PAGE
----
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"The Sustainable Writer"
Sustainability is something I'm tuned in to, since I live in a region known for a. rain and b. sustainable practices. (Quick review: rain, sustain.) Using resources in a way that allows them to be replenished naturally and the process continued indefinitely is a concept I can get my head around, something I believe in. 'Sustainable' oozes long-term, a good reminder for attention-deficit types like me. It is also an apt framework for my personal writing journey.
The droplets ping as they hit the trough of our old metal downspout, which reminds me, zing, I do have a want. I'd like one of those fancy shmancy rain chains I saw yesterday, a coppery spirally number to hang from the corner of our house, where I can watch tiny rivers wind their way down, down, down, maybe form the basis for a baby rainbow should the fickle sun bare his face in my paradise again.
I am a Sustainable Writer. I don't use a slate and chalk or pencil and recycled paper and I don't even shut off my computer every night to save electricity. (Although I promise to from now on.) No, I am a Sustainable Writer because I sustain a personal writing vision in the face of seemingly insurmountable odds -- a world where markets keep changing, publishers keep growing, everyone's a blogger, readers and movie-goers want it all, now, and to date, that 'all' is not necessarily what I'm writing right now. But I'm in this world for the long haul, and when my planet's at risk, I don't give up. I adapt my practices to keep on course and to keep on moving.
Being a Sustainable Writer means directing individual thought and action each and every day of my writing life. It means being intentional about my process and being a steward of my writing world.
Outside my window, the gray trickles from the sky like a leaky faucet. It's dripping, but not hopeless. On day two, the overhead sink overflows. A dank dull pushes on my shoulder blades, tightens my diaphragm, shortens my breath. I feel heavy inside. I need to restock the reservoir, recharge the solar battery, rewind the rubber band. Renewal isn't an option -- it is a necessity for even the most prolific among us.
I take a deep breath and unblock. I can nudge stalled energy and get circuits moving through conscious breathing -- or a few sprints up and down the stairs, some jumping Jills or a couple minutes of headset-aided silence. I can restock by reading -- magazines, books and online sources, maybe quotes, I like quotes. Or by listening carefully and dipping into conversations and the specific language people use in the grocery store, at the post office or passing by on the street.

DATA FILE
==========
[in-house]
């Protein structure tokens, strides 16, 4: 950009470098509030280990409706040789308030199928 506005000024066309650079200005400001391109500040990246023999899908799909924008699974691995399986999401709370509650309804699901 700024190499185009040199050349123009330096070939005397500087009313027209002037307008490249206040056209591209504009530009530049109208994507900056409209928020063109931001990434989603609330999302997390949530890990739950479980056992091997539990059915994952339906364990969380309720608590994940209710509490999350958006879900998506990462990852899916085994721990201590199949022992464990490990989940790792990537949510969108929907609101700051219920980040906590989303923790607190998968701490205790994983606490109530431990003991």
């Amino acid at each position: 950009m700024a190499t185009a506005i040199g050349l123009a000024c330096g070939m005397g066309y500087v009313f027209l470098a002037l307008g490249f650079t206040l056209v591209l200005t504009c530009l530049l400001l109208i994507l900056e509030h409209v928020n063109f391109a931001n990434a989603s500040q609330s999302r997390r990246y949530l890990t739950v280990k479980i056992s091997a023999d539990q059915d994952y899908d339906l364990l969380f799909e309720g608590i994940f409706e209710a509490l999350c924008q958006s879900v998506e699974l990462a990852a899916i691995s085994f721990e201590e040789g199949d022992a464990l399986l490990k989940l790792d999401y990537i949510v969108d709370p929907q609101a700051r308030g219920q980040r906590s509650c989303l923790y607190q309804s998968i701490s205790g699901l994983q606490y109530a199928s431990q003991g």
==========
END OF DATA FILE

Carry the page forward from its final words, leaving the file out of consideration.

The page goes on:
I can also recharge by taking time out for a fundamental human need: Fun. I'm not masking procrastination here -- I'm redefining it. This is Physics. Fun turns "potential creativity" into "kinetic creativity." Fun is a walk in the woods, a bike ride or something passive like watching my nine-year-old ice skate. I keep a notebook nearby.
At four, she had a natural poise in ballet class but was a doe in the headlights during free dance. A frozen spire surrounded by giddy waters. At nine, she speaks only when she has something to say in words so soft her classroom teacher must bend down and lean in to hear. It's a deliberate quiet, a contained calm that stretches down to her toes and reaches far to her fingertips. Those same long fingers my husband joked could palm a basketball when she was born. But there's no ball in sight now. Or ballet slippers. She's a marionette cut loose. A dancer with bladed boots. A swirling, twirling dervish on ice. See the upturned mouth. The outstretched arms. She's anything but frozen now.
Being a Sustainable Writer means monitoring my energy and putting myself in the proper frame of mind to see stories unfold before me, and to have the patience to peel the layers. There are no quick fixes, but there are tips to keep one going.
Julia Cameron ("The Right to Write") offers the suggestion of writer's dates, a once-a-week creative date between writer and writer self, as a means of inspiration and renewal. Cameron suggests writers recharge by going to the art museum, a movie, a play, or whatever one chooses, but one must go alone. I second the notion, although it's not always practical to go off to the creative woods alone. A diversion, any kind of diversion, with or without people, can be helpful. Most of us have other lives -- moneymaker, mom, maid -- besides writing. The key is being present even when the task isn't pleasant.